My Kind of Town
Getting to know you
Still pointing the .22 pistol in the maid's face, still pinning her chest and arms down with one big leg, Mickey had cut away everything but her panties and started on that, sliding the big knife blade down the front of her cotton panties. Rosalita Resurreccion knew what he was going to do when he had her totally naked, and suddenly she knew what she must do. Filipinos may not be the biggest or the strongest people in the world, but there are no braver people. Filipinos fought off the Spanish, the Americans, the Japanese for their independence. It's a national trait, courage, the willingness to fight and die for your kin, your kumpadres, your country. Rosalita might die, but she would not die a coward. Death was better than being raped by this beast. At least then she would again be with her husband Jesus, the only man who had ever made love to her, and the only man who ever would.
>> Lily Ah Sun was sober enough now to walk without holding Quinn's hand. She certainly knew the path -- she designed it. But Quinn's big, strong hands gave her a sense of security, just like when they were kids holding hands at the zoo and the tiger roared and scared her. But Lily couldn't recall the touch of Quinn's hand making her heart race before.
They walked past the pool, landscaped to look like a jungle lagoon, and into a garden where flickering tiki torches showed the path through lush vegetation and flowers.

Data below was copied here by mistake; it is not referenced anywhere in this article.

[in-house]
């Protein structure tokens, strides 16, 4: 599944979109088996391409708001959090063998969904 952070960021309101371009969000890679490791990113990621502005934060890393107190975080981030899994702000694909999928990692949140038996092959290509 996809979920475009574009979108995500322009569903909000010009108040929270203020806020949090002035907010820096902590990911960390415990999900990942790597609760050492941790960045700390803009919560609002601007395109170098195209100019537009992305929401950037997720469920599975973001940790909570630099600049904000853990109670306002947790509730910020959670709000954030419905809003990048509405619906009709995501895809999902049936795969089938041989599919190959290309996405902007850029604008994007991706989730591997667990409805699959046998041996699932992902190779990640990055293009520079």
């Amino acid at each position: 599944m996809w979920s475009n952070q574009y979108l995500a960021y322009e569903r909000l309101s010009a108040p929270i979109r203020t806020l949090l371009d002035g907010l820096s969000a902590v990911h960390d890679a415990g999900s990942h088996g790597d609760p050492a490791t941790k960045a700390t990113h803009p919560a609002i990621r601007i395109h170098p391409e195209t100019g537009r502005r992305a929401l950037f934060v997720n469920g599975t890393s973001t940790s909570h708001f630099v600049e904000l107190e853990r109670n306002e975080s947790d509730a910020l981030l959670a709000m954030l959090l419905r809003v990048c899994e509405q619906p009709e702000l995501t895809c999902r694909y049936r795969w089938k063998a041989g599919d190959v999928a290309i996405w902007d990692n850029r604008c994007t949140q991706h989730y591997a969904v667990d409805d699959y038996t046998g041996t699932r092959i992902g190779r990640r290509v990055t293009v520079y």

"Wow, this is like another world back here."
"That's the whole idea, Quinn."
The path followed a stream that turned suddenly into a little cove -- in the house. "The swimming pool goes into the house?" Quinn marveled. "Cool." He turned to Lily. "You've got quite a place."
"You're welcome here any time. I meant what I told Elizabeth. I hope she'll have a chance to get to know you better, because I hope the same thing for myself."
"I'd like that. I sure don't want to go another 21 years without seeing you."
Face to face in the shimmering light of a tiki torch, the sound of a stream running, the scent of night-blooming jasmine filling their noses, they looked into one another's eyes, and remembered the kiss they had shared just minutes ago at Maunalua Bay. Remembered the thrill and the joy. Remembered knowing that this feeling was exactly what they had each always wanted. Remembered that they were first cousins, and this was forbidden.
Don Chapman is editor of MidWeek.
His serialized novel runs daily in the Star-Bulletin
with weekly summaries on Sunday.
He can be emailed at firstname.lastname@example.org